To end the week I decided to use this phrase only because they say it all the time in k-dramas. By now you probably already know what this means.
- 왜 거짓말을 해? (wae geojismal-eul hae?) | “Why are you lying?”
I wonder if you visualized this in a dramatic male lead role like I did. Or maybe I’m alone on that…
See you guys next week!
I’ve been getting back into my k-drama watching habits and this phrase has popped up a lot. So much so that even though I know what it means I just always catch it when I hear it. It’s just embedded in my head at this point.
- 어떻게 생각하세요? (eotteohge saeng-gaghaseyo?) | “What do you think?”
I think this is said in almost every k-drama I have ever seen at least 5 times in two episodes. I should probably watch less crime dramas. I feel like they say this more in them.
…I could be wrong about that though…
Now, before you say, “We have seen this verb a million times!” I would like to take you back to a day when we talked about some words having multiple meanings. Meaning, you will more than likely see this verb and other words over and over again. But this is good for repetition!
- 보다 (boda)| “to see”
- or when combined with 해, 가, 먹어, etc. changes the meaning
- 먹어 보다 (meoggo boda) | “try eating”
- 해 보다 (hae boda) | “try doing”
- 가 보다 (ga boda) | “try going”
- 비빔밥 먹어 봤다. (bibimbab meog-eo bwassda.) | “I tried eating bibimbap.”
- 요리해 보고 싶어요. (yolihae bogo sip-eoyo.) | “I want to try to cook.”
I remember a while back I had this sub-series within the WOTD that was called Kpop Teaches Korean Too. Ever so often I would take popular kpop songs and breakdown the different words and phrases in them so you could use them in everyday conversations. Since everybody learns differently I’m trying to kinda expand as much as I can by incorporating videos and lessons into the Weekly Lesson series.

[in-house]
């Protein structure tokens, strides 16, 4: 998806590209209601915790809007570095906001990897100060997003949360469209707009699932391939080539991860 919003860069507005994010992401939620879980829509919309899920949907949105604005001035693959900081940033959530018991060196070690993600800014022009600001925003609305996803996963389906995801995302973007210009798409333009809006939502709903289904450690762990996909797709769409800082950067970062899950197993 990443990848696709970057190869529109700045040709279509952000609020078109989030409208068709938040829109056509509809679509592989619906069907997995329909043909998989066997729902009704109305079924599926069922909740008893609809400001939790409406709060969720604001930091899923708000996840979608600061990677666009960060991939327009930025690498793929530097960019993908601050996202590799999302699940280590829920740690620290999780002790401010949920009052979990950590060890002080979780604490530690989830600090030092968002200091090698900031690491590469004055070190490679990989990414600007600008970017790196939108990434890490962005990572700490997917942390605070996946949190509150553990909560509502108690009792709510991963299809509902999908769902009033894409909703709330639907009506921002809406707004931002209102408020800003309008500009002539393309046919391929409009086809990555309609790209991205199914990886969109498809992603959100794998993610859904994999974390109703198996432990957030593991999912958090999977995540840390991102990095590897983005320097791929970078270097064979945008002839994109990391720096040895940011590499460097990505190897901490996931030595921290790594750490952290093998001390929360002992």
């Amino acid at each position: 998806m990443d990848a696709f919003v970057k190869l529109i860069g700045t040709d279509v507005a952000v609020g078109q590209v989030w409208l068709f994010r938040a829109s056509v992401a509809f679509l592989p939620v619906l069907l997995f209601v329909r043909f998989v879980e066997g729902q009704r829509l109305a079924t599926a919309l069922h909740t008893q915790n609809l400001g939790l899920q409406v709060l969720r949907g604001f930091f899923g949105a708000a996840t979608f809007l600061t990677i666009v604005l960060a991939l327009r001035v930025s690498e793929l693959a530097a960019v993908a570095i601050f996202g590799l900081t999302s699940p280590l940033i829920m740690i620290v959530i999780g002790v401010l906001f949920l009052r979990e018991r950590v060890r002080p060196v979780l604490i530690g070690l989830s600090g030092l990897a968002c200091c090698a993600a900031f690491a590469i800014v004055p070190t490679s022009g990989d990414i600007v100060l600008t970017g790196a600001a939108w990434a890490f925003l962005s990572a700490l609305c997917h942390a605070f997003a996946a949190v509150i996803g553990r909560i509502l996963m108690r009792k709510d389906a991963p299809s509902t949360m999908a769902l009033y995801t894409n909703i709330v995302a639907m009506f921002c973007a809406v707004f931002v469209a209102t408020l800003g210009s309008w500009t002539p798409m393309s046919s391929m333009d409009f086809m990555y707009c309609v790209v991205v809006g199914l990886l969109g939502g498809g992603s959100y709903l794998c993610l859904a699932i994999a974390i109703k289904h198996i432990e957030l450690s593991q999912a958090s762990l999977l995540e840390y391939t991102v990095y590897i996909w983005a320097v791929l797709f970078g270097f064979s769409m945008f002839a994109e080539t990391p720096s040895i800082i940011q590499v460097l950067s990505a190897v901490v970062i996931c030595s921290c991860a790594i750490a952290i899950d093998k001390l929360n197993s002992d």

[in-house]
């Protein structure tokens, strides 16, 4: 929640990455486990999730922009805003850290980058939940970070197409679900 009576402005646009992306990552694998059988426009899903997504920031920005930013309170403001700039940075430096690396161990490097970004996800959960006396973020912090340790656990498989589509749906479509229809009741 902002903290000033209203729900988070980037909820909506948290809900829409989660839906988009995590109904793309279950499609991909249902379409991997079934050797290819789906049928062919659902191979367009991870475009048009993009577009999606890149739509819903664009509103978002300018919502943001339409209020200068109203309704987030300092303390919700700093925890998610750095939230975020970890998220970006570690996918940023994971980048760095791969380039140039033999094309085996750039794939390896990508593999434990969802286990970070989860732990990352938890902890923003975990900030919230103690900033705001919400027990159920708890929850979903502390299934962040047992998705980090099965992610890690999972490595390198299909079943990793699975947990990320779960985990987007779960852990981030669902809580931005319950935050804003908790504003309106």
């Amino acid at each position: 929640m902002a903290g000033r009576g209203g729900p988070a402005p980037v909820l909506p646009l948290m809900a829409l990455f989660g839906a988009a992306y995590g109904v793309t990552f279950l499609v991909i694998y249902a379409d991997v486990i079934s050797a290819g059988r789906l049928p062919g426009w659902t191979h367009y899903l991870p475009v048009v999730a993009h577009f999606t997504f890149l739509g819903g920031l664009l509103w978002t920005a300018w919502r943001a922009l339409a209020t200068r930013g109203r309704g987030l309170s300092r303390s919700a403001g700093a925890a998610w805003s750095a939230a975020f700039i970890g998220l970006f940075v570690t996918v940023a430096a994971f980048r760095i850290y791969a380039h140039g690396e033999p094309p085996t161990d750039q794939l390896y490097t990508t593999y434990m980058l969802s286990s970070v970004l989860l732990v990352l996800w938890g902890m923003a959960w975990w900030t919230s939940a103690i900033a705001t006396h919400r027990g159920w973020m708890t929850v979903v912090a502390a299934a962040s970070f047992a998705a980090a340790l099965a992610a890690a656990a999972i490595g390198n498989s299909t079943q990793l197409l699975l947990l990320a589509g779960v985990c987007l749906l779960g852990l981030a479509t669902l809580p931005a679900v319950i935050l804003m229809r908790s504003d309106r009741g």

For those of you who may be wondering why I’ve gotten away from Grammar lessons, it’s for two reasons:
- There are A LOT of them here and on the web. You don’t actually have to look very far or search very hard to find grammar lessons in the form of books, videos, and lectures. It might be a bit overkill to have it here all the time as well. Plus, it’s stressful trying to remember all the grammar rules and structures.
- If you’re learning Korean to speak it conversationally, as long as you learn the basics like sentence structure, pronunciation, reading and writing… you don’t really need advanced grammar. It’ll slow you down. In the beginning stages (or intermediate), you really need to focus on vocabulary and “how” to say something versus “why.” The more you progress the more you’ll understand “why” you say/write something a certain way.
With that being said… this week I’ve decided to post a video from Korean Unnie. I love her channel and it’s a great resource for anyone looking for YouTube channels to subscribe too.
In this video, she’s using a popular song “Idol” by a popular group BTS. And not only is she teaching vocabulary words but she does explain the meanings behind them. I thought this was a good video because it’s very practical and you can actually use a lot of what she’s saying on a regular basis.
Check out the video below!